I'm having a tough day today, contemplating the most difficult decision of them all. But, as always, I went out for a spin on my bike. It soothes my soul to spend time in the peacefulness of the wilderness.
I started my mountain bike ride with my pup, K, and we gave S a frozen kong before we departed. Even now, he dives in and devours these treats!
K is a sensitive dog who seems to intuit my feelings. She stayed close today, acting like my guardian angel. We rode a technical trail, and I hammered as fast as is possible on such a rough trail, feeling the spark in my legs that was burned out yesterday. As we followed the sinuous and rocky path along a hillside, we traversed pine forests, aspen groves, and finally reached a big meadow. This meadow overslept this spring. Whereas most of the local meadows awakened weeks ago, this hillside meadow only now looks like a living and growing organism.
After dropping off K, I took a fairly non-technical route that also goes through prime wildlife habitat. The first wildlife that I saw was a large group of campers surrounded by several police cars and other official vehicles. I skirted the conflagration as it didn't look pleasant. However, I am glad that the officials are finally taking the abuses by campers seriously, as it's an area that's been degraded heinously by uncaring beer-fueled campers for years.
About a half mile later, I spun my pedals rapidly to climb a wall-like rise, and just as I reached the summit, I spotted a black bear, huge and close, on the trail. I stopped to let her flee because the steep hill had blocked her view of me until I was within her 'safe' space. But, she acted like a good wild black bear, and lumbered into the forest, stopping about 20 yards into the stand of pines. I snapped a few photos as she stood statuesque.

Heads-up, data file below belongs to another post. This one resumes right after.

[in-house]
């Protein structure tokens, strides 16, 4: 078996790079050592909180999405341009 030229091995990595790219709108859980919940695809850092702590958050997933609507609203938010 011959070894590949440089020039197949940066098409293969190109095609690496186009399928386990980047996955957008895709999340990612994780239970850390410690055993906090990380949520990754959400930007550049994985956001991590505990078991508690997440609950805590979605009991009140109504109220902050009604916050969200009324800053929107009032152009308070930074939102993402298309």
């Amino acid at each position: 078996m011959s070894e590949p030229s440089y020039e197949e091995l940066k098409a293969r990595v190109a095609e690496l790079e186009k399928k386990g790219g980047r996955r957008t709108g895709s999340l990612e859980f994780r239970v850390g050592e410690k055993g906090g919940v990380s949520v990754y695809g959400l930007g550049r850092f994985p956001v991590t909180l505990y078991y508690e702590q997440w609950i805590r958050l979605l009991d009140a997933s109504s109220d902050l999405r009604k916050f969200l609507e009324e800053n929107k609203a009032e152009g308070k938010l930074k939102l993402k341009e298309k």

I never saw a cub so I'm not absolutely sure that this is the same bear who I saw a week ago. However, this spot is within a mile, as the crow flies, of where I saw the sow and cub.
During the few moments that she stood still, I noted her shiny long fur, big claws, and powerful build. She looked healthy. She then galloped deeper into the pine forest, out of my sight. I scanned everywhere, including the treetops, for the cubs before riding on. I always worry about angering a sow by getting too close to her young but I never felt afraid today.
I think that I must be a 'bear magnet' this year - I don't usually spot bears in the wilderness so frequently. I love seeing them so I'm not complaining!
I'm in a worrying mood - so I have to admit that I contemplated whether the absence of cubs was related to the nearby police activity. I sure hope not.
I headed down to the creek-side gulch where I spotted the bear last week. I rode hard, until my breathing and heart seemed so loud that I wouldn't have heard if a rockslide had started above me. It felt cleansing to burn off some of my anxious emotion and to feel the power flowing from my legs.
On a whim, I took a sharp turn and rode a trail that steeply climbs the north face of the gulch to a beautiful meadow. Officials closed this area to motorized traffic a few years ago, and nature is healing the wounds left by ATVs and jeeps. The double-track below was a deeply rutted road and now is like a pair of parallel foot paths. The elk clearly love the closure. Their tracks pocked the meadow everywhere I scanned.
Back down at the gulch, I spotted a favorite flower. It looks so papery delicate that it's hard to believe that it can survive our storms. The photo shows a side-view that emphasizes how the stamens and pistil jut out so prominently from this Stemless Evening Primrose (Oenothera caespitosa). I believe that the 'T' shaped structures are the male stamens, topped with pollen-producing anthers. The unique filament topped with four yellowish and sticky-looking branches is the pistil (far right of photo). Primarily moths pollinate these blossoms, moving the pollen from the anthers to the pistil. I must add, however, that I'm finding that almost no flowers fit the 'typical' anatomical drawings so I could be mistaken in my explanation. If anyone can help, please do!
What appeared to be the same plant had both white and pink flowers. The petals of the pink beauties weren't opened wide. According to guidebooks, the pink flowers are probably the elder ones on the plant.
After checking out the flowers while keeping a careful eye on my back after my 'bold bobcat' experience the other day, I spun home. The mountains had metamorphosed from the placid snowy oases (shown below) that K and I rode past early this morning.
When I passed them on my way home, storm clouds loomed over the Divide. This dramatic metamorphosis occurs almost daily in the summer. As a 'cloudophile', I think it's beautiful. But, today in particular, the tumultuous and scary skies seemed to symbolize the anguish that we're feeling over what's looming so close.